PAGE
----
Better or worse in the Big Ten West: Northwestern offense
Players and coaches come and go every year in the Big Ten, but oftentimes trends continue on offense even with the new faces. This week at Land of 10, we are going to take a look at every offense in the league and compare it to a year ago, making a determination if they should be better or worse in 2016. We will do a team a day in each division. Up today, the Northwestern Wildcats.
You might have forgotten, but Northwestern won 10 games last year.
Often put near the bottom of the preseason polls in the Big Ten, the Wildcats return some key guys from last year who helped Northwestern beat Stanford, Duke, Nebraska, Penn State and Wisconsin.
It wasn’t necessarily their offense that won those games, though. The Wildcats finished dead-last in the Big Ten in total offense last year with just 327 yards per game. The passing game was nearly nonexistent, with 138 yards per game, which ranked 119th in the nation out of 128 teams. But thanks to running back Justin Jackson, Northwestern was in the top four in rushing yards per game.
So the question remains: if they were that bad last year, could they improve this year and win 10 games again, or more?
Let’s take a look at where Northwestern’s offense compares to a year ago:
Northwestern by the numbers
Total yards per game: 327.1 (14th in Big Ten/No. 115 nationally)
Rushing yards per game: 188.5 (4th in Big Ten/No. 42 nationally)
Passing yards per game: 138.5 (14th in Big Ten/No. 119 nationally)
Key players lost: OG Geoff Mogus, OG Matt Frazier, OG Shane Mertz
Key returning players RB Justin Jackson
The skinny: Justin Jackson has been the workhorse for Northwestern the past two years. He’s played in 25 of 26 games, racked up 15 touchdowns and rushed for an average of 1,300 yards a season.
This year, he’ll need to be bigger and better than ever. With a sophomore quarterback who didn’t have a great season as a freshman, Jackson will need to have more than 1,500 yards this season to carry the Wildcats. With a tough road schedule that includes trips to Iowa, Michigan State and Ohio State — all in October — the offensive line will also be huge in opening up holes for Jackson against those big defensive fronts.
Key players lost: WR Dan Vitale, WR Christian Jones
Key returning players: QB Clayton Thorson
The skinny: If Northwestern wants to have a legitimate chance at winning the Big Ten West and beat out Nebraska and Iowa, QB Clayton Thorson needs to be much better than last year. In 13 games last season, Thorson threw for 1,522 yards, seven touchdowns and nine picks. His completion percentage was barely over 50 percent.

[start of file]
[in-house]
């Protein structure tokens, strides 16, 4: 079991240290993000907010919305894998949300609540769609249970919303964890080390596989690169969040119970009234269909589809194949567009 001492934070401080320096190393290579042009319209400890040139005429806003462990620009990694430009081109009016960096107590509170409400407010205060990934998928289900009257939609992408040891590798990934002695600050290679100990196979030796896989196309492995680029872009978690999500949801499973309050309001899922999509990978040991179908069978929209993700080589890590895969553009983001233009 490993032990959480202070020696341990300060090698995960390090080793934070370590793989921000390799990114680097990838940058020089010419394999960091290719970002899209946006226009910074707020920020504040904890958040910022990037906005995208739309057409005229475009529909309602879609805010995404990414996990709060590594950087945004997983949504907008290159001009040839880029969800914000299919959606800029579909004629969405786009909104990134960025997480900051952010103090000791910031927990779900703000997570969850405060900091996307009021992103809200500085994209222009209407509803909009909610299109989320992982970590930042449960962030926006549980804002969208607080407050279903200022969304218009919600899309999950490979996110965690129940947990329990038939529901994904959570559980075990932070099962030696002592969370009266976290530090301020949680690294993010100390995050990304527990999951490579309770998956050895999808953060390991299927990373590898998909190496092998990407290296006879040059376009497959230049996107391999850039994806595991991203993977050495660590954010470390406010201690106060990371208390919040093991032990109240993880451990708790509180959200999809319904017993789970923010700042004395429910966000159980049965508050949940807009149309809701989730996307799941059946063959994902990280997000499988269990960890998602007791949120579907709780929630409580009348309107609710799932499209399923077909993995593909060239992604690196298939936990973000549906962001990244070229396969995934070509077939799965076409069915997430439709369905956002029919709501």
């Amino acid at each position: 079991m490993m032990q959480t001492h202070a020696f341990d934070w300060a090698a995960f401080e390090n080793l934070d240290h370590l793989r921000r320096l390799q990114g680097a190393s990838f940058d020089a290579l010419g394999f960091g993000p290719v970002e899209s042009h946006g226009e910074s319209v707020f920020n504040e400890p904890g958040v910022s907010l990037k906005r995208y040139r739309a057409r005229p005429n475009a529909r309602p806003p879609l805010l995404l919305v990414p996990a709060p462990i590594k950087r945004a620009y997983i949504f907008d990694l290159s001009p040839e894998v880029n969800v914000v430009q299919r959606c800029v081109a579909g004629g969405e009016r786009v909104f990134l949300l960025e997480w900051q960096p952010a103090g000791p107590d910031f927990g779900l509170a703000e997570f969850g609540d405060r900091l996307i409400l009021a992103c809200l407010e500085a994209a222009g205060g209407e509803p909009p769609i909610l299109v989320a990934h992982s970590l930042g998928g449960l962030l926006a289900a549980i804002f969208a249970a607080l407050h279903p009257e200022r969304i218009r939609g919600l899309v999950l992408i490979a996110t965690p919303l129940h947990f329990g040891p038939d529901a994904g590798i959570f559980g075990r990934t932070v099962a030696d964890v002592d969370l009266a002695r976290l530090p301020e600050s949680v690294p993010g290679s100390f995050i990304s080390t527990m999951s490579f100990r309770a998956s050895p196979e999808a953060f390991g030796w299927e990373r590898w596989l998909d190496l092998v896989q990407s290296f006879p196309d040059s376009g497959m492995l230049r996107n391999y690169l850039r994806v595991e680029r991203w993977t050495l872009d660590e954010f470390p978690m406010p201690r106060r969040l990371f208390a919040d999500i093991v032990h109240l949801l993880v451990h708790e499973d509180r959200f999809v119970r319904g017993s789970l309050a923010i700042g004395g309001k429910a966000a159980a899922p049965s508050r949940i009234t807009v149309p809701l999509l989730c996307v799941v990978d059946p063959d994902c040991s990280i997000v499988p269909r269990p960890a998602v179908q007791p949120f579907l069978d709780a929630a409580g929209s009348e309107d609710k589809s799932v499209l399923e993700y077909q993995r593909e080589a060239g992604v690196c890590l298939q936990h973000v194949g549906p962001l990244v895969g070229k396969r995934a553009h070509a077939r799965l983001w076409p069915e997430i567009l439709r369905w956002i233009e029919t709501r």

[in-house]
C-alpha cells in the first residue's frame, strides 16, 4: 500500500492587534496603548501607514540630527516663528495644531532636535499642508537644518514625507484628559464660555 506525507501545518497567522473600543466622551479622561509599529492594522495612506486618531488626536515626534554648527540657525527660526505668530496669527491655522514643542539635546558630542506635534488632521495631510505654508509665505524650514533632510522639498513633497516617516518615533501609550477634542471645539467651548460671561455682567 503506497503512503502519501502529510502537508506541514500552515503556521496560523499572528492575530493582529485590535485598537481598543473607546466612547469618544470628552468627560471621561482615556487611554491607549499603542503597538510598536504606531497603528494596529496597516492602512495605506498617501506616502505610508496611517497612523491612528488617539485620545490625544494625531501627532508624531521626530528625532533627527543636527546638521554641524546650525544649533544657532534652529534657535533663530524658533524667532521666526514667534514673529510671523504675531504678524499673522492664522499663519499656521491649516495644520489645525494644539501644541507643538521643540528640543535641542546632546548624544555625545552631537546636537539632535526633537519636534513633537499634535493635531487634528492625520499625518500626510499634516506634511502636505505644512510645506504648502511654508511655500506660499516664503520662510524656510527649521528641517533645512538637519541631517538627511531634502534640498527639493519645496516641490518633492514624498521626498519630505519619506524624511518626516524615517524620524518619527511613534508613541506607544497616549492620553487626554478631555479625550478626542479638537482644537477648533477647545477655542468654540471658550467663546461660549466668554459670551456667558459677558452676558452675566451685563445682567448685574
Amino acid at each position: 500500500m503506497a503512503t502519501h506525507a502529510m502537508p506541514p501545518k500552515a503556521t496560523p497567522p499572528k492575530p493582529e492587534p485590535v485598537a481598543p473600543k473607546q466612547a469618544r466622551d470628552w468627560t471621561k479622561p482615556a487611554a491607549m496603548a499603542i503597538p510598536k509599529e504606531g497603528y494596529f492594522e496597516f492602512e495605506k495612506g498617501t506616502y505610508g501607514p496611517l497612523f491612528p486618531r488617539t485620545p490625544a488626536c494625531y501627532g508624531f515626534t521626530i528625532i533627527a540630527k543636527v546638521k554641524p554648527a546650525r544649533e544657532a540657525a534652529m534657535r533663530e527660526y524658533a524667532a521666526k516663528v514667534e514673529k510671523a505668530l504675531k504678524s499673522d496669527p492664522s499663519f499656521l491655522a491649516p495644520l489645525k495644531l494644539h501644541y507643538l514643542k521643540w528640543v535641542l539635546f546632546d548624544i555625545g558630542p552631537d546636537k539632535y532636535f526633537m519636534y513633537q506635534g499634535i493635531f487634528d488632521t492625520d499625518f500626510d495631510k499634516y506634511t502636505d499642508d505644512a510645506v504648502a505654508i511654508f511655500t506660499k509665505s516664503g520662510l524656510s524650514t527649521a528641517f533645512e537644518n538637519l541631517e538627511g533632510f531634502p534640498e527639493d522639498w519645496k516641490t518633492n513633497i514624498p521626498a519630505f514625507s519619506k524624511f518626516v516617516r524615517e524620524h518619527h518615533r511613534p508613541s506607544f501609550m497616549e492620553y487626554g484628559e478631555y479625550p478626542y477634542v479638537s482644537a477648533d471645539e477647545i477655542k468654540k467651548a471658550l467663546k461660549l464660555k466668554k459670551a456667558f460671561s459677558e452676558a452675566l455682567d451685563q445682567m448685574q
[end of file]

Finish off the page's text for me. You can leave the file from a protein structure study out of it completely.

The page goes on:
He was a true freshman, and Northwestern still won 10 games with him at QB. On the plus side, he doesn’t need to be great for Northwestern to compete in the Big Ten West. Just better. But he’ll have to do it without his two leading receivers last season in Dan Vitale and Christian Jones, and he will have to prove himself on the road at some of the toughest places to play in the Big Ten.
One stat that must improve
When you’re talking about the worst statistical offense in the Big Ten, really any improvement in any statistical category would be good. But specifically, pass efficiency needs to go up.
Northwestern doesn’t throw the ball much. Only Ohio State and Rutgers threw the ball less last year. But Northwestern also wasn’t efficient passing the ball, finished 13th in the league there.The pass attempts probably won’t increase much this year, but the efficiency needs to.
Can they do it again?
Can they win 10 games again by being dead last in scoring, total offense and pass offense? The Northwestern defense was crazy good last year, but at a certain point the offense needs to become something other than a handoff to Justin Jackson, especially now that Jackson is two years into his tenure and already has 557 carries in two seasons.
Better or worse in 2016?
BETTER, BUT BARELY: It’s hard to say Northwestern won’t improve at least somewhat.
Thorson is now a sophomore, and that extra year of experience should make a huge difference. Jackson is going to continue to get near 100 yards a game, maybe more. There are positives to this season offensively.
Northwestern’s defense is good enough to win the Big Ten West, but the offense needs to take the next step and be better, with both yards and points.
Thorson needs to to improve his passing percentage to at least above 55 percent, have four or five fewer interceptions and find some new favorite wide receiver targets early on in the season. Jackson needs to be be a beast, and ready to carry a heavy, heavy load. If that happens, they will be better.